Eltz castle

Burg Eltz from above

Tuesday morning we awoke early to make our 7:15 train from Aachen. For reasons I don’t fully understand, every single train we took over Easter break was either delayed or cancelled, and we were not able to complete any of the originally scheduled itineraries as planned. However, we did always manage to make it to our destination one way or the other. We first traveled from Aachen to Köln, then to Koblenz, and finally on to Moselkern. Our train to Koblenz was about 20 minutes late, which meant we missed the first train to Moselkern, and had to wait for the next hourly train. Clare, Dave, and I walked around Koblenz a bit to kill the time. The ride from Koblenz to Moselkern was very beautiful, with views of the Mosel river, vineyards, and lots of little towns along the way.

Clare had read that we should expect taxis to be waiting at the Moselkern train station to take us to Burg Eltz, which turned out not to be the case. Maybe only in high season. We were able to call a taxi though, and made it to the castle for a tour. The taxi dropped us off at the parking lot, and then there is a small hike down to the castle. We got our tickets and then got in line for the tour, which was about a 45 minute wait. The tour itself was also about 45 minutes. We learned all sorts of neat facts. The castle was not built as a military castle, but rather an economic castle, to collect tolls from merchants along the trade route. Shortly after being built in the 12th century, the castle was divided among three sons, and they each had their own separate houses on the grounds. One line eventually died out, and the other one sold their stake to the remaining Kempenich family in 1815, which has been the sole owner and operator of the castle ever since; apparently they sometimes still live there. At some point they remodeled to add passageways between the formerly distinct houses. One interesting fact about the castle is that it was not sacked by Napoleon, unlike most of the other castles along the Rhein and Mosel. The story goes that they never found it, since it is kind of tucked away.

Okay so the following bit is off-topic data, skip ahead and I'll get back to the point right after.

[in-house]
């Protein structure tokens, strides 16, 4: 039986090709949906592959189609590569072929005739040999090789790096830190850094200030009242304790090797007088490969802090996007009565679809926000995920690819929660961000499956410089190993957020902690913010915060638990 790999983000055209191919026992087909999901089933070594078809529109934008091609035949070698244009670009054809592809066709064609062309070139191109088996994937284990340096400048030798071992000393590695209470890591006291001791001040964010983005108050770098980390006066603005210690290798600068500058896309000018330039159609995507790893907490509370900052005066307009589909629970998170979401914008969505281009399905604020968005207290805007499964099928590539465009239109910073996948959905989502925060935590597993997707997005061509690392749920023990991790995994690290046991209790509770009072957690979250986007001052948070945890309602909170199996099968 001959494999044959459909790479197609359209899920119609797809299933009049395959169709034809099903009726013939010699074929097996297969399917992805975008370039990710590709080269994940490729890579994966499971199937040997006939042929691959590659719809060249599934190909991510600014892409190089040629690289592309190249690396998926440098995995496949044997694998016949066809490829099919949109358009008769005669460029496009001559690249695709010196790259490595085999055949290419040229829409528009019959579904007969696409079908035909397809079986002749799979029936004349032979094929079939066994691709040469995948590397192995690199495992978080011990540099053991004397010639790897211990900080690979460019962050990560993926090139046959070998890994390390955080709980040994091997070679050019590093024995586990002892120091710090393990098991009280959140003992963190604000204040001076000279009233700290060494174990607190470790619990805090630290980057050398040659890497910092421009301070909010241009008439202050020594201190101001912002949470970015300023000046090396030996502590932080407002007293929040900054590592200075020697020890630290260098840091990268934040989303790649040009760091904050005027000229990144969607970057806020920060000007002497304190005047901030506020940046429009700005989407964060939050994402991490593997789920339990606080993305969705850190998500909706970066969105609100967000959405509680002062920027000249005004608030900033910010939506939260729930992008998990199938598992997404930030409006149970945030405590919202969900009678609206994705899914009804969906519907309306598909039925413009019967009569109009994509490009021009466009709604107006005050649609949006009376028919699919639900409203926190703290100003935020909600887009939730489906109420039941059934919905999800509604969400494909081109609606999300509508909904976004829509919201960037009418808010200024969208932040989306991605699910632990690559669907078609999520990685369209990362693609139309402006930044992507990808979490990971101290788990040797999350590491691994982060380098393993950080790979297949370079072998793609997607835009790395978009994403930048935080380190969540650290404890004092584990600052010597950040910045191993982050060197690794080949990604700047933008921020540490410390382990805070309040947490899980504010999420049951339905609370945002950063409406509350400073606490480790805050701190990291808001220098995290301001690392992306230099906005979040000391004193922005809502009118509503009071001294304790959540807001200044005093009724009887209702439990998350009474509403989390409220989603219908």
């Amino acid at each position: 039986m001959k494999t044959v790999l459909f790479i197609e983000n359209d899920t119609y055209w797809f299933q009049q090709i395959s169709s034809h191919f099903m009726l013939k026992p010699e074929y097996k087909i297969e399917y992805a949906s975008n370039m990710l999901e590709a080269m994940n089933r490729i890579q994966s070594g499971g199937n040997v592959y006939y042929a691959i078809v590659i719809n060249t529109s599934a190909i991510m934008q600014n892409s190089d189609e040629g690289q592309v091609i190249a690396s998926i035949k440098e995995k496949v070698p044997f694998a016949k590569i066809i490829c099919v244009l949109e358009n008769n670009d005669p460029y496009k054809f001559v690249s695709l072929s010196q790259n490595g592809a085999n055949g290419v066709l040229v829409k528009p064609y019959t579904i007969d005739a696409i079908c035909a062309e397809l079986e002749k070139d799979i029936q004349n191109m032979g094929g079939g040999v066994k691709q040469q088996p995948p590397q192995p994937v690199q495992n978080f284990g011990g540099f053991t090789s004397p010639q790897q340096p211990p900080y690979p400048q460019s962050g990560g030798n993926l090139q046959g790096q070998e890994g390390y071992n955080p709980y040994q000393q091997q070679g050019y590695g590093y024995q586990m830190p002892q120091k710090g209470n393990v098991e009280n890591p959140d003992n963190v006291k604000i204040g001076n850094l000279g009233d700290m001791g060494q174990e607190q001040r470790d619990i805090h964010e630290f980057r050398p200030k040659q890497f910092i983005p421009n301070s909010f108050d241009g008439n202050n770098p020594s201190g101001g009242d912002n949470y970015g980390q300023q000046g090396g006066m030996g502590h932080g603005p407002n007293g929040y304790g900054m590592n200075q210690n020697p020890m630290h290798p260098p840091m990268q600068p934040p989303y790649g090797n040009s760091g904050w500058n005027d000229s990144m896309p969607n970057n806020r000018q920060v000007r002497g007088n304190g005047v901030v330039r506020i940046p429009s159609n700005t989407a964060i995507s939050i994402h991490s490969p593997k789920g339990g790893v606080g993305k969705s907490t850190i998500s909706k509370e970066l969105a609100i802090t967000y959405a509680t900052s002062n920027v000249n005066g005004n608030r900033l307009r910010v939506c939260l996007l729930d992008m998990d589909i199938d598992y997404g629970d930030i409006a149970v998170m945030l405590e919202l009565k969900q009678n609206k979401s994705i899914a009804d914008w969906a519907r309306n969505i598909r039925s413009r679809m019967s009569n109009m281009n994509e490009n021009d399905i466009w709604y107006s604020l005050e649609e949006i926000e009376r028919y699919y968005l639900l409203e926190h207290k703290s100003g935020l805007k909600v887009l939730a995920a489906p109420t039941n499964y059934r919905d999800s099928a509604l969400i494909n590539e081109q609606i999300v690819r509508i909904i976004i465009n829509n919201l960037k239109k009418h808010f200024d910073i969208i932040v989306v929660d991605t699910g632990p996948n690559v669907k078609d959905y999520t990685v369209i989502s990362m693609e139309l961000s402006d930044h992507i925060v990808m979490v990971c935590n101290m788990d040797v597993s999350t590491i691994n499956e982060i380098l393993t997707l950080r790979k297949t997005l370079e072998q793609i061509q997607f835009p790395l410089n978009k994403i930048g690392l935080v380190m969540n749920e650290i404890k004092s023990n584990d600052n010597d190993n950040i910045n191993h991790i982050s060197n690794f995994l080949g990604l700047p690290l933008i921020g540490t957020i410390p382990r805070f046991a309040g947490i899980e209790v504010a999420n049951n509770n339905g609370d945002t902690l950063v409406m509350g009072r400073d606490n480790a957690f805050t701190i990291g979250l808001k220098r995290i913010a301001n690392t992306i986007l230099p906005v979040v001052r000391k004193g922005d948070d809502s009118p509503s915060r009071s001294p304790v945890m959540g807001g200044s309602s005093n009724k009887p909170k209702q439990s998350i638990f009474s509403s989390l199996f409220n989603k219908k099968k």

The tour did not allow photographs, so I am including some interior shots from postcards. Some other fun facts from the tour we learned – the castle has 40 fireplaces and over 20 toilets (which just dumped outside). The kitchen had an open fire, and a neat ratcheted contraption to raise and the lower the level of pots and pans over the fire, to control the temperature. It also had two “refrigerators”, which were just rooms with really thick walls and heavy doors – the outside wall of the kitchen was over nine feet thick.

After the tour, we also visited the treasury, which housed all sorts of weapons, jewelry, fine china, golden chalices and other valuables the family had collected over the years. Then we decided to stop at the little cafe for a bite to eat. After a little chance to rest, we decided to hike back down to Moselkern. We kept getting different information about the length of the hike, but in the end it seemed to be about 3 miles or so. We had perfect weather, and the path was beautiful, with lots of wildflowers and early spring leaves coming out. The sound of the Eltz river going by, and the birds chirping was very calming. It was a very long walk for 70 year olds though. At some point it seemed like Dave and Ellen couldn’t make it, but eventually we did make it back to the train station, to wait for another delayed train.